As of 2015 around 55 percent of the graduate student population lived on campus. First-year graduate students are guaranteed on-campus housing. Stanford also subsidizes off-campus apartments in nearby Palo Alto, Menlo Park, and Mountain View for graduate students who are guaranteed on-campus housing but are unable to live on campus due to a lack of space.

Athletics

Main article: Stanford Cardinal
The Leland Stanford Junior University Marching Band rallies football fans with arrangements of "All Right Now" and other contemporary music.

As of 2016 Stanford had 16 male varsity sports and 20 female varsity sports, 19 club sports and about 27 intramural sports In 1930, following a unanimous vote by the Executive Committee for the Associated Students, the athletic department adopted the mascot "Indian." The Indian symbol and name were dropped by President Richard Lyman in 1972, after objections from Native American students and a vote by the student senate. The sports teams are now officially referred to as the "Stanford Cardinal," referring to the deep red color, not the cardinal bird. Stanford is a member of the Pac-12 Conference in most sports, the Mountain Pacific Sports Federation in several other sports, and the America East Conference in field hockey with the participation in the inter-collegiate NCAA's Division I FBS.

Its traditional sports rival is the University of California, Berkeley, the neighbor to the north in the East Bay. The winner of the annual "Big Game" between the Cal and Cardinal football teams gains custody of the Stanford Axe.

Stanford has had at least one NCAA team champion every year since the 1976–77 school year and has earned 128 NCAA national team titles since its establishment, the most among universities, and Stanford has won 522 individual national championships, the most by any university. Stanford has won the award for the top-ranked Division 1 athletic program—the NACDA Directors' Cup, formerly known as the Sears Cup—annually for the past twenty-five straight years. Stanford athletes have won medals in every Olympic Games since 1912, winning 270 Olympic medals total, 139 of them gold. In the 2008 Summer Olympics, and 2016 Summer Olympics, Stanford won more Olympic medals than any other university in the United States. Stanford athletes won 16 medals at the 2012 Summer Olympics (12 gold, two silver and two bronze), and 27 medals at the 2016 Summer Olympics.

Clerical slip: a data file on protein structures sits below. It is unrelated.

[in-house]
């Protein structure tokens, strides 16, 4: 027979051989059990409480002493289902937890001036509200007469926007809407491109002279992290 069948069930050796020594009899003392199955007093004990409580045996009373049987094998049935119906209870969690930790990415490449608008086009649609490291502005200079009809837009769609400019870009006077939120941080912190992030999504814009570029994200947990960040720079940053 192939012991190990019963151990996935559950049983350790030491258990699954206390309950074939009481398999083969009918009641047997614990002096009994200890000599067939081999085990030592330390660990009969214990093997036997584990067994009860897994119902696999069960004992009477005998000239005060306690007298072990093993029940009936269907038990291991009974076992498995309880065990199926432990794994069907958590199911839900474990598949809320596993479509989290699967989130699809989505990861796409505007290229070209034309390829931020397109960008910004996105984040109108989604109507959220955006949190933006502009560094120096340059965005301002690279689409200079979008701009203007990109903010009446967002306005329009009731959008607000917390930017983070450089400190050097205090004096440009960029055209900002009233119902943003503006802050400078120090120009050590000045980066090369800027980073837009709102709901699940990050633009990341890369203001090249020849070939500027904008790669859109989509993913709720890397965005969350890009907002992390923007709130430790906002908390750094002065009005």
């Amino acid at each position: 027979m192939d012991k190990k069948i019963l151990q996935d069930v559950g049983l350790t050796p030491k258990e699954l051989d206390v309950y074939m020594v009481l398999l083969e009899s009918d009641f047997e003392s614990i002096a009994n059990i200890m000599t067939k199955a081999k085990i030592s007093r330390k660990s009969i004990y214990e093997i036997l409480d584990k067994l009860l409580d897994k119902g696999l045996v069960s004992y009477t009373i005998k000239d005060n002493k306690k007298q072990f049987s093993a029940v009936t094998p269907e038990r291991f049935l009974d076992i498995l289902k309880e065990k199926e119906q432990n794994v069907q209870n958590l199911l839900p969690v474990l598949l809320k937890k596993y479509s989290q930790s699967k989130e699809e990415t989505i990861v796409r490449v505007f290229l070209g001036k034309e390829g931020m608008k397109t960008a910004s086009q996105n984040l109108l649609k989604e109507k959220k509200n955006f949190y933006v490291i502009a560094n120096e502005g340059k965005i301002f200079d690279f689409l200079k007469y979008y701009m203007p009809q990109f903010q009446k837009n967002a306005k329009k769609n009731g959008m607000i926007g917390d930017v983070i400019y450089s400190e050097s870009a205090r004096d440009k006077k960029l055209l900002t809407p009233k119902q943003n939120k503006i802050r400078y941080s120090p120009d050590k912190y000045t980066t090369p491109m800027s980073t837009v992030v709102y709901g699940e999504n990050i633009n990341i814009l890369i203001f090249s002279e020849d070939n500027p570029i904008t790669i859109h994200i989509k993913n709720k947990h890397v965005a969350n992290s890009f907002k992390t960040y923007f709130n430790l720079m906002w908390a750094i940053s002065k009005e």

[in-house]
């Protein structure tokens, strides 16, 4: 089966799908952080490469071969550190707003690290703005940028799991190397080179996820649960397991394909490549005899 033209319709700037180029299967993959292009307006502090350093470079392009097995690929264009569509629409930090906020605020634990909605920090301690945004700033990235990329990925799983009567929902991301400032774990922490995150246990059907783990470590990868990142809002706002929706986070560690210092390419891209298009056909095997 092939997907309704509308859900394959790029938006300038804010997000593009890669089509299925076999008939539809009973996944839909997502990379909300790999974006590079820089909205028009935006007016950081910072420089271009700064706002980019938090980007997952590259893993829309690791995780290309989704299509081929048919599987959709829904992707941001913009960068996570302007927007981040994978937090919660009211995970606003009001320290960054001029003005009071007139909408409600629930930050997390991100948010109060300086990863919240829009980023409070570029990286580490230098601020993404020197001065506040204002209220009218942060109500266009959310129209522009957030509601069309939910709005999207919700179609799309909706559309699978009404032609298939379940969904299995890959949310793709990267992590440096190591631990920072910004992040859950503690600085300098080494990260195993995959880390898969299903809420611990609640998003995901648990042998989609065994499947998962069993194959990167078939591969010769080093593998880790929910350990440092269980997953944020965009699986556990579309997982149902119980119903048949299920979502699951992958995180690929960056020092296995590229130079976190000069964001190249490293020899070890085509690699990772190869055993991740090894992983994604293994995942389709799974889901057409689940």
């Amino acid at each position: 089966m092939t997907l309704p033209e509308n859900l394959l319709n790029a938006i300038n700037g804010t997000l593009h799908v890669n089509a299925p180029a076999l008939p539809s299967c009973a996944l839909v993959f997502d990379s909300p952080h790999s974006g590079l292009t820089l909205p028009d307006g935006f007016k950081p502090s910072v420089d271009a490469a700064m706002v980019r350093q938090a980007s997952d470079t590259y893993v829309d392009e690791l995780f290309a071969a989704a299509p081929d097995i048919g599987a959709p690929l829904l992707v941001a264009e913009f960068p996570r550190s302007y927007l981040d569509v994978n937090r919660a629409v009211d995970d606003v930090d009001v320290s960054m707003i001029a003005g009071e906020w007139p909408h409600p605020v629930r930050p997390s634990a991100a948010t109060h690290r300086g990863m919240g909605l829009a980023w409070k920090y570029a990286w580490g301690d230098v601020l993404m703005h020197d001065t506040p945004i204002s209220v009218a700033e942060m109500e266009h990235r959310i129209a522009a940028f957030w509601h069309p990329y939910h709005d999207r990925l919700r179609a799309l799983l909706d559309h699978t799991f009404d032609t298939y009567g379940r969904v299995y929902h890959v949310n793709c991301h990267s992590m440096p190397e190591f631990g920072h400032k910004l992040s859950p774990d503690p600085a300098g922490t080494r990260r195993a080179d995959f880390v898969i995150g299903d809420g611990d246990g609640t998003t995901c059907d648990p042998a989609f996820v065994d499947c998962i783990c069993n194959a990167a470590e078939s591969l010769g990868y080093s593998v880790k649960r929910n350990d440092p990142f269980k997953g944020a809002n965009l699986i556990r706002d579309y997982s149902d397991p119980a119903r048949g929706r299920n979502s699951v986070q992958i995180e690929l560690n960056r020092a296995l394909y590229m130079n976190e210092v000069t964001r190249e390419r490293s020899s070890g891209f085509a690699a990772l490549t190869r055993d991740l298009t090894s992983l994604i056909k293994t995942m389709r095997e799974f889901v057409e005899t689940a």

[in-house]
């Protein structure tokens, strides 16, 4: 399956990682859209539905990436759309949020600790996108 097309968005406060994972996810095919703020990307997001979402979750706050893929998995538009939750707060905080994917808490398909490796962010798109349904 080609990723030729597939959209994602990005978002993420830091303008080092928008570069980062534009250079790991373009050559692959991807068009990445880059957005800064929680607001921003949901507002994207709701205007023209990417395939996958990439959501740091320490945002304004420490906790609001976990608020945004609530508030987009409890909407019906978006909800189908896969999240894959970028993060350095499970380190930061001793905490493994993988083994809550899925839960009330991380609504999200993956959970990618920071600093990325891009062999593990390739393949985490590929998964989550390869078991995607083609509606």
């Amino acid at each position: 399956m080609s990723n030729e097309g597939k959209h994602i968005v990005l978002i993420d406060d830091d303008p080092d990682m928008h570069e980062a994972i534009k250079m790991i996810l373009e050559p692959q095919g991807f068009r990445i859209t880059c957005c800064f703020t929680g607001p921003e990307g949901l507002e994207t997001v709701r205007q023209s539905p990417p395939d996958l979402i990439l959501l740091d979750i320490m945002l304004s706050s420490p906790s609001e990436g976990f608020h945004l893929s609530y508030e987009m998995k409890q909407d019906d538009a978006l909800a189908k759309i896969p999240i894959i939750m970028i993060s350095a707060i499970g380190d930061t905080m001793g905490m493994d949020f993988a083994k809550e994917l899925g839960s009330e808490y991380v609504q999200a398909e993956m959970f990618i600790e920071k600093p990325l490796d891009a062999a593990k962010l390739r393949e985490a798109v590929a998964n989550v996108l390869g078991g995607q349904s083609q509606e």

Traditions

  • "Hail, Stanford, Hail!" is the Stanford Hymn sometimes sung at ceremonies or adapted by the various University singing groups. It was written in 1892 by mechanical engineering professor Albert W. Smith and his wife, Mary Roberts Smith (in 1896 she earned the first Stanford doctorate in Economics and later became associate professor of Sociology), but was not officially adopted until after a performance on campus in March 1902 by the Mormon Tabernacle Choir.
  • Big Game: The central football rivalry between Stanford and UC Berkeley. First played in 1892, and for a time played by the universities' rugby teams, it is one of the oldest college rivalries in the United States.
  • The Stanford Axe: A trophy earned by the winner of Big Game, exchanged only as necessary. The axe originated in 1899, when Stanford yell leader Billy Erb wielded a lumberman's axe to inspire the team. Stanford lost, and the Axe was stolen by Berkeley students following the game. In 1930, Stanford students staged an elaborate heist to recover the Axe. In 1933, the schools agreed to exchange it as a prize for winning Big Game. As of 2021, a restaurant centrally located on Stanford campus is named "The Axe and Palm" in reference to the Axe.
  • Big Game Gaieties: In the week ahead of Big Game, a 90-minute original musical (written, composed, produced, and performed by the students of Ram's Head Theatrical Society) is performed in Memorial Auditorium.